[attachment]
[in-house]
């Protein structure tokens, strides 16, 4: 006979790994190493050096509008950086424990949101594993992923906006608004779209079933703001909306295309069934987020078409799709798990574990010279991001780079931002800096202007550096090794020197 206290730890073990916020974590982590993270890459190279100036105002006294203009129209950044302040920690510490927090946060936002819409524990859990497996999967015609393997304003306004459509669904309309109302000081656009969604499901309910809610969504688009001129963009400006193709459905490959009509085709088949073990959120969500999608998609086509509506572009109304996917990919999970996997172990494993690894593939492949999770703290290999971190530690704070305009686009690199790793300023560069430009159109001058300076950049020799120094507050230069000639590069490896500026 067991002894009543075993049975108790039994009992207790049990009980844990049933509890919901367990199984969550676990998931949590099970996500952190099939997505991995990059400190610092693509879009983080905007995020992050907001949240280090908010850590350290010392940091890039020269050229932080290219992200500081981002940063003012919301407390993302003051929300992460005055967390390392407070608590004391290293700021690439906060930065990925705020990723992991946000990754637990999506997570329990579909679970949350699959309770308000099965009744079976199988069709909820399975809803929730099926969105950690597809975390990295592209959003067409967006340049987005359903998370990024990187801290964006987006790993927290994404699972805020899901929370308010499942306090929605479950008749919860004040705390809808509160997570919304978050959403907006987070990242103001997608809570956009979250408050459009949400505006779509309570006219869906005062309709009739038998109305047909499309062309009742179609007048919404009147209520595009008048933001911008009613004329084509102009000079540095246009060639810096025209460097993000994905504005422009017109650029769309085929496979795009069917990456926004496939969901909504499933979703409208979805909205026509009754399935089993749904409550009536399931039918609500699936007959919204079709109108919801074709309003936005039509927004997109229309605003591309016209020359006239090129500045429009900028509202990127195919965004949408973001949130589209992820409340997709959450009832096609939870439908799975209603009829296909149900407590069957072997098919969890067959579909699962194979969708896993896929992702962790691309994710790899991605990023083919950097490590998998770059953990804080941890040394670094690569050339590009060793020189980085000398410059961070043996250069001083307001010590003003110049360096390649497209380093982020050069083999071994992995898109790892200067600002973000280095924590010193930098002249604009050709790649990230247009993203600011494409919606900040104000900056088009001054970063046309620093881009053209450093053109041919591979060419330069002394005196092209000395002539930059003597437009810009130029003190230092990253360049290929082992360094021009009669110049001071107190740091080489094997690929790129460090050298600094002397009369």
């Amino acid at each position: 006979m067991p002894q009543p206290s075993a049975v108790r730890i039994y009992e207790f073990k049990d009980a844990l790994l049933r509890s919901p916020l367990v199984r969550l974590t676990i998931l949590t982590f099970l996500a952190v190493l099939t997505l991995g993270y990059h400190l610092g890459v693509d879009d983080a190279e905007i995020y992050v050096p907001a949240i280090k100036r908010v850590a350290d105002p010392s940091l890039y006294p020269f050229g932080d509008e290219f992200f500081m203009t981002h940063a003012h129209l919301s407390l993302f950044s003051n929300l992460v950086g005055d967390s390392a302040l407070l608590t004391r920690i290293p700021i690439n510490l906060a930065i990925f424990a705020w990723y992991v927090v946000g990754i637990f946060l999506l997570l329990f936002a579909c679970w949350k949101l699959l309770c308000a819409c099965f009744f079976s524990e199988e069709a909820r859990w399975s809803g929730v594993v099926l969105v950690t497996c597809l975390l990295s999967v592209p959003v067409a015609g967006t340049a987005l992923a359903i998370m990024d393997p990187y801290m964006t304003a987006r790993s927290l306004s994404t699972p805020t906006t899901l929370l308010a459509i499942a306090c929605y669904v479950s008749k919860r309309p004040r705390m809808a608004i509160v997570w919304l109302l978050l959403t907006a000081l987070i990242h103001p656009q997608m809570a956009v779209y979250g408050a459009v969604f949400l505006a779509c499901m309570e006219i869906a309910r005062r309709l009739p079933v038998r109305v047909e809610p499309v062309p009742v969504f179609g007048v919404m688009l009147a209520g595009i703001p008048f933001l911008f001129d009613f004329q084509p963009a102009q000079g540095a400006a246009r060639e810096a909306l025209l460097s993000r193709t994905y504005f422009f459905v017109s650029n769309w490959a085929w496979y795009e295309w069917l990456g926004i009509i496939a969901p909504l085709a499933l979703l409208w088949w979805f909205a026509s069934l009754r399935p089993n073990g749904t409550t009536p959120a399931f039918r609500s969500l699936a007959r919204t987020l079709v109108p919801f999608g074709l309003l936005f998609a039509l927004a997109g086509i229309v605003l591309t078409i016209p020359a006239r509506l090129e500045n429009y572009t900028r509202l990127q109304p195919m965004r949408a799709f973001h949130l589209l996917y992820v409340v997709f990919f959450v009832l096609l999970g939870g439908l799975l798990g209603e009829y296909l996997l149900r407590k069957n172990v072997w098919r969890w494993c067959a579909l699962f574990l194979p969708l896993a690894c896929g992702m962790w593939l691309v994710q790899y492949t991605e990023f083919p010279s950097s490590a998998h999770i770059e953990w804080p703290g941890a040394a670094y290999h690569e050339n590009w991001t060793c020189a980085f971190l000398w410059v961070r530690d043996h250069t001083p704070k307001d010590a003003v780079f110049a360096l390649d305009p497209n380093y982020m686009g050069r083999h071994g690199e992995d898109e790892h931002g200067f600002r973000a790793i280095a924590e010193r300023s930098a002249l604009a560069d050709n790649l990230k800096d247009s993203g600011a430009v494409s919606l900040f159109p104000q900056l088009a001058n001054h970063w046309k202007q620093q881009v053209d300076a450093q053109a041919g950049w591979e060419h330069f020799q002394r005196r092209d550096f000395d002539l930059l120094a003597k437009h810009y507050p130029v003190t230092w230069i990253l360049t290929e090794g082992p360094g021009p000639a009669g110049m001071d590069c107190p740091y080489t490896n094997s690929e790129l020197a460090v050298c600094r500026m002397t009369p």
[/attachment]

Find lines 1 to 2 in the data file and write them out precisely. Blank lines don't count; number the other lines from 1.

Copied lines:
[in-house]
């Protein structure tokens, strides 16, 4: 006979790994190493050096509008950086424990949101594993992923906006608004779209079933703001909306295309069934987020078409799709798990574990010279991001780079931002800096202007550096090794020197 206290730890073990916020974590982590993270890459190279100036105002006294203009129209950044302040920690510490927090946060936002819409524990859990497996999967015609393997304003306004459509669904309309109302000081656009969604499901309910809610969504688009001129963009400006193709459905490959009509085709088949073990959120969500999608998609086509509506572009109304996917990919999970996997172990494993690894593939492949999770703290290999971190530690704070305009686009690199790793300023560069430009159109001058300076950049020799120094507050230069000639590069490896500026 067991002894009543075993049975108790039994009992207790049990009980844990049933509890919901367990199984969550676990998931949590099970996500952190099939997505991995990059400190610092693509879009983080905007995020992050907001949240280090908010850590350290010392940091890039020269050229932080290219992200500081981002940063003012919301407390993302003051929300992460005055967390390392407070608590004391290293700021690439906060930065990925705020990723992991946000990754637990999506997570329990579909679970949350699959309770308000099965009744079976199988069709909820399975809803929730099926969105950690597809975390990295592209959003067409967006340049987005359903998370990024990187801290964006987006790993927290994404699972805020899901929370308010499942306090929605479950008749919860004040705390809808509160997570919304978050959403907006987070990242103001997608809570956009979250408050459009949400505006779509309570006219869906005062309709009739038998109305047909499309062309009742179609007048919404009147209520595009008048933001911008009613004329084509102009000079540095246009060639810096025209460097993000994905504005422009017109650029769309085929496979795009069917990456926004496939969901909504499933979703409208979805909205026509009754399935089993749904409550009536399931039918609500699936007959919204079709109108919801074709309003936005039509927004997109229309605003591309016209020359006239090129500045429009900028509202990127195919965004949408973001949130589209992820409340997709959450009832096609939870439908799975209603009829296909149900407590069957072997098919969890067959579909699962194979969708896993896929992702962790691309994710790899991605990023083919950097490590998998770059953990804080941890040394670094690569050339590009060793020189980085000398410059961070043996250069001083307001010590003003110049360096390649497209380093982020050069083999071994992995898109790892200067600002973000280095924590010193930098002249604009050709790649990230247009993203600011494409919606900040104000900056088009001054970063046309620093881009053209450093053109041919591979060419330069002394005196092209000395002539930059003597437009810009130029003190230092990253360049290929082992360094021009009669110049001071107190740091080489094997690929790129460090050298600094002397009369």